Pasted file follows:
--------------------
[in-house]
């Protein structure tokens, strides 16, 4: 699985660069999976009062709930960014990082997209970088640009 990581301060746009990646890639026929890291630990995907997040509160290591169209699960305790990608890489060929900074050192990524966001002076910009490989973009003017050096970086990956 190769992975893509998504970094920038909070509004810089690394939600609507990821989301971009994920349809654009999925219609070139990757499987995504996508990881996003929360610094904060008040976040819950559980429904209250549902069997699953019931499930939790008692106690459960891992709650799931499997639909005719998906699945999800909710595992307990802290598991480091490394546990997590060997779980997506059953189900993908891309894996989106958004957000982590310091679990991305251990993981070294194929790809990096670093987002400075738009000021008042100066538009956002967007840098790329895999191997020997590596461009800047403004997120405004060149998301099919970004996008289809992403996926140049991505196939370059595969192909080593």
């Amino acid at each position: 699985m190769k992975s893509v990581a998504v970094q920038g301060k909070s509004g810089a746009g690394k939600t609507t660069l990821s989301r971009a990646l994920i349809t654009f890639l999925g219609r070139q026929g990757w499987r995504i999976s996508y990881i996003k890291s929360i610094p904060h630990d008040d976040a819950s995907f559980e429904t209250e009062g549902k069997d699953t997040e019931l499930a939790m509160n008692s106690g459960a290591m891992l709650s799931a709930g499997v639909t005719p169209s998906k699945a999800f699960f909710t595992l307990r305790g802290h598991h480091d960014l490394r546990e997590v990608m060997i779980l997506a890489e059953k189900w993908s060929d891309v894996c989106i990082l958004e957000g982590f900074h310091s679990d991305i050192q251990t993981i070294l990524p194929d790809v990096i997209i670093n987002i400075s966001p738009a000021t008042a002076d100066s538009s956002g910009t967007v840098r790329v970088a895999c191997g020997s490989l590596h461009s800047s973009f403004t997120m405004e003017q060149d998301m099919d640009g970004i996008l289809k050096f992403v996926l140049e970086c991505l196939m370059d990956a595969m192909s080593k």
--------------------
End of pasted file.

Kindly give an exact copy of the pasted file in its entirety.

[in-house]
């Protein structure tokens, strides 16, 4: 699985660069999976009062709930960014990082997209970088640009 990581301060746009990646890639026929890291630990995907997040509160290591169209699960305790990608890489060929900074050192990524966001002076910009490989973009003017050096970086990956 190769992975893509998504970094920038909070509004810089690394939600609507990821989301971009994920349809654009999925219609070139990757499987995504996508990881996003929360610094904060008040976040819950559980429904209250549902069997699953019931499930939790008692106690459960891992709650799931499997639909005719998906699945999800909710595992307990802290598991480091490394546990997590060997779980997506059953189900993908891309894996989106958004957000982590310091679990991305251990993981070294194929790809990096670093987002400075738009000021008042100066538009956002967007840098790329895999191997020997590596461009800047403004997120405004060149998301099919970004996008289809992403996926140049991505196939370059595969192909080593």
């Amino acid at each position: 699985m190769k992975s893509v990581a998504v970094q920038g301060k909070s509004g810089a746009g690394k939600t609507t660069l990821s989301r971009a990646l994920i349809t654009f890639l999925g219609r070139q026929g990757w499987r995504i999976s996508y990881i996003k890291s929360i610094p904060h630990d008040d976040a819950s995907f559980e429904t209250e009062g549902k069997d699953t997040e019931l499930a939790m509160n008692s106690g459960a290591m891992l709650s799931a709930g499997v639909t005719p169209s998906k699945a999800f699960f909710t595992l307990r305790g802290h598991h480091d960014l490394r546990e997590v990608m060997i779980l997506a890489e059953k189900w993908s060929d891309v894996c989106i990082l958004e957000g982590f900074h310091s679990d991305i050192q251990t993981i070294l990524p194929d790809v990096i997209i670093n987002i400075s966001p738009a000021t008042a002076d100066s538009s956002g910009t967007v840098r790329v970088a895999c191997g020997s490989l590596h461009s800047s973009f403004t997120m405004e003017q060149d998301m099919d640009g970004i996008l289809k050096f992403v996926l140049e970086c991505l196939m370059d990956a595969m192909s080593k």